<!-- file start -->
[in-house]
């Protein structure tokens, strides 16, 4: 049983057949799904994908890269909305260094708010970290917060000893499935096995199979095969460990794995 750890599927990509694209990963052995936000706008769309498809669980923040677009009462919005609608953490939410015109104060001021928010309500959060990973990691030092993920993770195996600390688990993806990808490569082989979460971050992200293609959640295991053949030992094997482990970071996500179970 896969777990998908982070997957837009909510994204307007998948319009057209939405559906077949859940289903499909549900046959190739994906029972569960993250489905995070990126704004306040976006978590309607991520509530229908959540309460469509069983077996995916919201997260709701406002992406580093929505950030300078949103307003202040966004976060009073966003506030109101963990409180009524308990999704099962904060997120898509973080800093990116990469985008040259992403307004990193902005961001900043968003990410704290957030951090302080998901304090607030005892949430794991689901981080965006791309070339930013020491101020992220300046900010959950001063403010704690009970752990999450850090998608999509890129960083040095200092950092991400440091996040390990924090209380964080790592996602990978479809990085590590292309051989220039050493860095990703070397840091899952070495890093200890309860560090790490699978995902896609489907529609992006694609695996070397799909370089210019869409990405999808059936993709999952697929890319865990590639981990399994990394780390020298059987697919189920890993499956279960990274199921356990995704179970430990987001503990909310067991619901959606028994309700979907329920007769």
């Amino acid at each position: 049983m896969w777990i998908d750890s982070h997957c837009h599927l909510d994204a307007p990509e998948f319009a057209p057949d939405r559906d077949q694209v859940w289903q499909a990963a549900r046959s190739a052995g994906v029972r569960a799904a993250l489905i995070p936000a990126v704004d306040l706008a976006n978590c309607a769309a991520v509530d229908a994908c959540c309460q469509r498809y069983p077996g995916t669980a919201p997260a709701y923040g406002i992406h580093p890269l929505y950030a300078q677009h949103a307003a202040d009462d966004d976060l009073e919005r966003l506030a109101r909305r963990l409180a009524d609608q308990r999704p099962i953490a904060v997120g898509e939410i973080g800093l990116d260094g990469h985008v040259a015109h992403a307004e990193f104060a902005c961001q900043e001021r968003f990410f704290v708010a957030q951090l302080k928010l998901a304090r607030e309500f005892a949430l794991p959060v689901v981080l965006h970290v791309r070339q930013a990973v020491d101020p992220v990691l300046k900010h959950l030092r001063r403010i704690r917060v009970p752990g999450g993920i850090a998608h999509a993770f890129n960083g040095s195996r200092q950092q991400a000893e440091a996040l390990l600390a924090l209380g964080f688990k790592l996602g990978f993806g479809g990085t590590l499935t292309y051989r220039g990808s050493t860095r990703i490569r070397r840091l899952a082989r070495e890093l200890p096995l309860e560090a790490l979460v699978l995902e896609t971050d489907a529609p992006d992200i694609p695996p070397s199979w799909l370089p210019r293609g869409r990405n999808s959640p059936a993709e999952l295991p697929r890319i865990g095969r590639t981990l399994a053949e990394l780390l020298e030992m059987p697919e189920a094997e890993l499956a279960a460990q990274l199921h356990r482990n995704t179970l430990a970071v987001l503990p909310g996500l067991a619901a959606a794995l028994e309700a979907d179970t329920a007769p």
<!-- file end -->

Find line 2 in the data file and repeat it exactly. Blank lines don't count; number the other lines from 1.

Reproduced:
């Protein structure tokens, strides 16, 4: 049983057949799904994908890269909305260094708010970290917060000893499935096995199979095969460990794995 750890599927990509694209990963052995936000706008769309498809669980923040677009009462919005609608953490939410015109104060001021928010309500959060990973990691030092993920993770195996600390688990993806990808490569082989979460971050992200293609959640295991053949030992094997482990970071996500179970 896969777990998908982070997957837009909510994204307007998948319009057209939405559906077949859940289903499909549900046959190739994906029972569960993250489905995070990126704004306040976006978590309607991520509530229908959540309460469509069983077996995916919201997260709701406002992406580093929505950030300078949103307003202040966004976060009073966003506030109101963990409180009524308990999704099962904060997120898509973080800093990116990469985008040259992403307004990193902005961001900043968003990410704290957030951090302080998901304090607030005892949430794991689901981080965006791309070339930013020491101020992220300046900010959950001063403010704690009970752990999450850090998608999509890129960083040095200092950092991400440091996040390990924090209380964080790592996602990978479809990085590590292309051989220039050493860095990703070397840091899952070495890093200890309860560090790490699978995902896609489907529609992006694609695996070397799909370089210019869409990405999808059936993709999952697929890319865990590639981990399994990394780390020298059987697919189920890993499956279960990274199921356990995704179970430990987001503990909310067991619901959606028994309700979907329920007769």